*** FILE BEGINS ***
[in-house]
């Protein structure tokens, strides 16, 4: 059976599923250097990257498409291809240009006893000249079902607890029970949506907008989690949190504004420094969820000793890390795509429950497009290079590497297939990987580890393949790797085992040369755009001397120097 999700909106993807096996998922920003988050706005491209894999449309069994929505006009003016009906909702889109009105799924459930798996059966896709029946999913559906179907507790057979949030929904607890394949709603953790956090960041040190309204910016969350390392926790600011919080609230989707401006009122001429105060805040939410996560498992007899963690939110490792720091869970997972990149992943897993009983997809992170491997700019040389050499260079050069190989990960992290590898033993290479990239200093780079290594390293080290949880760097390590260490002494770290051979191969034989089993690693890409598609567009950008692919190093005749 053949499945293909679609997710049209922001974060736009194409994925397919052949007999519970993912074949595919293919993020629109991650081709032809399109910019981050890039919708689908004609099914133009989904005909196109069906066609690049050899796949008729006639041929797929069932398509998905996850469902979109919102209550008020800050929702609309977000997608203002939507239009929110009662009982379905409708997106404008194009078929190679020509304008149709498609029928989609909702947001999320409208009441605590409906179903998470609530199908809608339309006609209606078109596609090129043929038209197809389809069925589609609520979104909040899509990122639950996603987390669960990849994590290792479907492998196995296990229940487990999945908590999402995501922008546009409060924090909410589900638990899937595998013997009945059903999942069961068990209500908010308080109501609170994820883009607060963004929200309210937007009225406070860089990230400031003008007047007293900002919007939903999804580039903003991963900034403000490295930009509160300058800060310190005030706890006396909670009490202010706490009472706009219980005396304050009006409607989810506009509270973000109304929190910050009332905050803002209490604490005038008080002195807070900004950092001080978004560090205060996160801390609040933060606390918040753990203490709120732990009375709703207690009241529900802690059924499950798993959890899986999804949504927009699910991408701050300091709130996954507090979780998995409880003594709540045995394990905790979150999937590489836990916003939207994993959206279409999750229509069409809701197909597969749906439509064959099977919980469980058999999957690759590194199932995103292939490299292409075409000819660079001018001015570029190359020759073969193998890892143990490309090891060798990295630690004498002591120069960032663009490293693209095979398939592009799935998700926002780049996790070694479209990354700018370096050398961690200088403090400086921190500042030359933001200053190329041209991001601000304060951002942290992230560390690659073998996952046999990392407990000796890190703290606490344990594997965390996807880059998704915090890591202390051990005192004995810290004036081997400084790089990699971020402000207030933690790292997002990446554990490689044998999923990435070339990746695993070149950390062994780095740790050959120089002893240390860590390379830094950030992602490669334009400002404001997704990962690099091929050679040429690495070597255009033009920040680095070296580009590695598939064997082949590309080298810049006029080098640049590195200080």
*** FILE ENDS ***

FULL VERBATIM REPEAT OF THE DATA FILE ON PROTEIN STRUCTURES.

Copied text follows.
[in-house]
């Protein structure tokens, strides 16, 4: 059976599923250097990257498409291809240009006893000249079902607890029970949506907008989690949190504004420094969820000793890390795509429950497009290079590497297939990987580890393949790797085992040369755009001397120097 999700909106993807096996998922920003988050706005491209894999449309069994929505006009003016009906909702889109009105799924459930798996059966896709029946999913559906179907507790057979949030929904607890394949709603953790956090960041040190309204910016969350390392926790600011919080609230989707401006009122001429105060805040939410996560498992007899963690939110490792720091869970997972990149992943897993009983997809992170491997700019040389050499260079050069190989990960992290590898033993290479990239200093780079290594390293080290949880760097390590260490002494770290051979191969034989089993690693890409598609567009950008692919190093005749 053949499945293909679609997710049209922001974060736009194409994925397919052949007999519970993912074949595919293919993020629109991650081709032809399109910019981050890039919708689908004609099914133009989904005909196109069906066609690049050899796949008729006639041929797929069932398509998905996850469902979109919102209550008020800050929702609309977000997608203002939507239009929110009662009982379905409708997106404008194009078929190679020509304008149709498609029928989609909702947001999320409208009441605590409906179903998470609530199908809608339309006609209606078109596609090129043929038209197809389809069925589609609520979104909040899509990122639950996603987390669960990849994590290792479907492998196995296990229940487990999945908590999402995501922008546009409060924090909410589900638990899937595998013997009945059903999942069961068990209500908010308080109501609170994820883009607060963004929200309210937007009225406070860089990230400031003008007047007293900002919007939903999804580039903003991963900034403000490295930009509160300058800060310190005030706890006396909670009490202010706490009472706009219980005396304050009006409607989810506009509270973000109304929190910050009332905050803002209490604490005038008080002195807070900004950092001080978004560090205060996160801390609040933060606390918040753990203490709120732990009375709703207690009241529900802690059924499950798993959890899986999804949504927009699910991408701050300091709130996954507090979780998995409880003594709540045995394990905790979150999937590489836990916003939207994993959206279409999750229509069409809701197909597969749906439509064959099977919980469980058999999957690759590194199932995103292939490299292409075409000819660079001018001015570029190359020759073969193998890892143990490309090891060798990295630690004498002591120069960032663009490293693209095979398939592009799935998700926002780049996790070694479209990354700018370096050398961690200088403090400086921190500042030359933001200053190329041209991001601000304060951002942290992230560390690659073998996952046999990392407990000796890190703290606490344990594997965390996807880059998704915090890591202390051990005192004995810290004036081997400084790089990699971020402000207030933690790292997002990446554990490689044998999923990435070339990746695993070149950390062994780095740790050959120089002893240390860590390379830094950030992602490669334009400002404001997704990962690099091929050679040429690495070597255009033009920040680095070296580009590695598939064997082949590309080298810049006029080098640049590195200080």